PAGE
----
Working with character strengths is one of the most researched areas of positive psychology. There are various ways to identify your strengths – such as completing this free survey – as well as those of your team, helping them feel appreciated. Another way to adopt a strengths-based lens is to use appreciative inquiry as an approach to school improvement.6 Often, schools look at deficits as a starting point, but appreciative inquiry begins by celebrating what is going well, and involves all staff, giving them agency within the school improvement process.


At the heart of coaching is deep listening – helping people find their own strategies for personal and professional growth. From personal experience, when I changed the format of lesson observations to lesson reflections where I used coaching questions to guide teachers to their own goals, the conversations were always richer. The more you engage in coaching conversations with staff, the more you will build relationships and develop trust.

As a leader, having your own coach provided by external agencies such as Light Up Edu-Leadership, can be invaluable to help you develop social and emotional competence whilst giving you the space and time to take considered action. Through proactively focusing on educator flourishing, school leaders can help turn that knowledge into a lived experience for teachers which will then ripple through whole school communities.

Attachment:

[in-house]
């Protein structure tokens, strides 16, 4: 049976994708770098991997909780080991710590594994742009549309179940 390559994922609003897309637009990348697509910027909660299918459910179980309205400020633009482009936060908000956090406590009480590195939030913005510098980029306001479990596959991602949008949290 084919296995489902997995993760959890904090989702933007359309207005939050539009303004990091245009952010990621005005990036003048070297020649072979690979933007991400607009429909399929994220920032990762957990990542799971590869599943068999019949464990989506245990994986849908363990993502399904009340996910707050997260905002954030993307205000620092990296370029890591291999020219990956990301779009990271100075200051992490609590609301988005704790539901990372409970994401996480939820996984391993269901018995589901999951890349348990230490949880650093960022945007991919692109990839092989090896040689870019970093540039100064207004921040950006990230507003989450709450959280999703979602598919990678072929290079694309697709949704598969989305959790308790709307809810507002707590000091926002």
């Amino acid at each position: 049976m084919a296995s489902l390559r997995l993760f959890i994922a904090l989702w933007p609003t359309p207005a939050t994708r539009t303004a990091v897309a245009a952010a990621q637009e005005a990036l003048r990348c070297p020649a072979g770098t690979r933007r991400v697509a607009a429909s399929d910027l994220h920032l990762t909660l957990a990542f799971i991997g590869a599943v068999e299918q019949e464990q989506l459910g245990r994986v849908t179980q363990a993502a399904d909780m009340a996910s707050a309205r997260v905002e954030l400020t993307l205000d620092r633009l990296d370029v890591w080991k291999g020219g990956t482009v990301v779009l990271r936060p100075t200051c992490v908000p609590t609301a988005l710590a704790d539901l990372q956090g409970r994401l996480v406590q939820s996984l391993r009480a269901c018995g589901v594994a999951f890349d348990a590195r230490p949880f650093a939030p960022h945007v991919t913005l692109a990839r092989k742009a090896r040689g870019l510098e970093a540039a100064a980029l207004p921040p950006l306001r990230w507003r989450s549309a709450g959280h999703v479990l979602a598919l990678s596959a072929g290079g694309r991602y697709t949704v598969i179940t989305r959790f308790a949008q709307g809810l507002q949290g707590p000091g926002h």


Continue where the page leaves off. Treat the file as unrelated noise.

1 Seligman, M. E. P., Ernst, R. M., Gillham, J., Reivich, K., & Linkins, M. (2009). Positive education: positive  psychology and classroom interventions. Oxford Review of Education, 35(3), 293–311.

2 McCallum, F. (2021). Teacher and Staff Wellbeing: Understanding the Experiences of School Staff. In M. L. Kern & M. L. Wehmeyer (Eds.), The Palgrave Handbook of Positive Education (pp. 715–740). Springer International Publishing. 030-64537-3_28

3 Rehal, B., & Nieuwerburgh, C. van. (2022). Understanding the factors that contribute to Educator Flourishing. International Journal of Wellbeing, 12(2).

4 Cann, R. F., Riedel-Prabhakar, R., & Powell, D. (2021). A Model of Positive School Leadership to Improve Teacher Wellbeing. International Journal of Applied Positive Psychology, 6(2), 195–218.

5 Working lives of teachers and leaders – wave 1. (n.d.). GOV.UK. Retrieved April 17, 2023, from

6 Whitney, D., & Cooperrider, D. (2011). Appreciative Inquiry: A Positive Revolution in Change.


  • Jenny Swift

    Jenny has worked in education for over 20 years in international school leadership. She introduced coaching to two schools she worked in and is now coaching leaders in education worldwide. Jenny is EMCC accredited and is studying an MSc in applied psychology and coaching psychology.